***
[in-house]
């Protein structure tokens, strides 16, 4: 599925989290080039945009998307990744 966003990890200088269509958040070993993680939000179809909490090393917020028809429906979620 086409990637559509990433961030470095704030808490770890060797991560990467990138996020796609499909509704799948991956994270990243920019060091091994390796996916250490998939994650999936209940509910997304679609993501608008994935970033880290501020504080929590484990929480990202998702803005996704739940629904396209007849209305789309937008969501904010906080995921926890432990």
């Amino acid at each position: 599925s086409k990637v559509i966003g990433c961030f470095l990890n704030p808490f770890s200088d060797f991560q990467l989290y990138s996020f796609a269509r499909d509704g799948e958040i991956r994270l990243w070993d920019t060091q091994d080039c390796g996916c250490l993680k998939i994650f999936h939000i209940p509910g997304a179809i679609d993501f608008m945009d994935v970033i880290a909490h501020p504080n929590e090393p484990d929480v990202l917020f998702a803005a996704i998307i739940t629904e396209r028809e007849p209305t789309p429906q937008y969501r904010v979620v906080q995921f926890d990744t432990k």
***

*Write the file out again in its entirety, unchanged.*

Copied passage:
[in-house]
């Protein structure tokens, strides 16, 4: 599925989290080039945009998307990744 966003990890200088269509958040070993993680939000179809909490090393917020028809429906979620 086409990637559509990433961030470095704030808490770890060797991560990467990138996020796609499909509704799948991956994270990243920019060091091994390796996916250490998939994650999936209940509910997304679609993501608008994935970033880290501020504080929590484990929480990202998702803005996704739940629904396209007849209305789309937008969501904010906080995921926890432990």
């Amino acid at each position: 599925s086409k990637v559509i966003g990433c961030f470095l990890n704030p808490f770890s200088d060797f991560q990467l989290y990138s996020f796609a269509r499909d509704g799948e958040i991956r994270l990243w070993d920019t060091q091994d080039c390796g996916c250490l993680k998939i994650f999936h939000i209940p509910g997304a179809i679609d993501f608008m945009d994935v970033i880290a909490h501020p504080n929590e090393p484990d929480v990202l917020f998702a803005a996704i998307i739940t629904e396209r028809e007849p209305t789309p429906q937008y969501r904010v979620v906080q995921f926890d990744t432990k």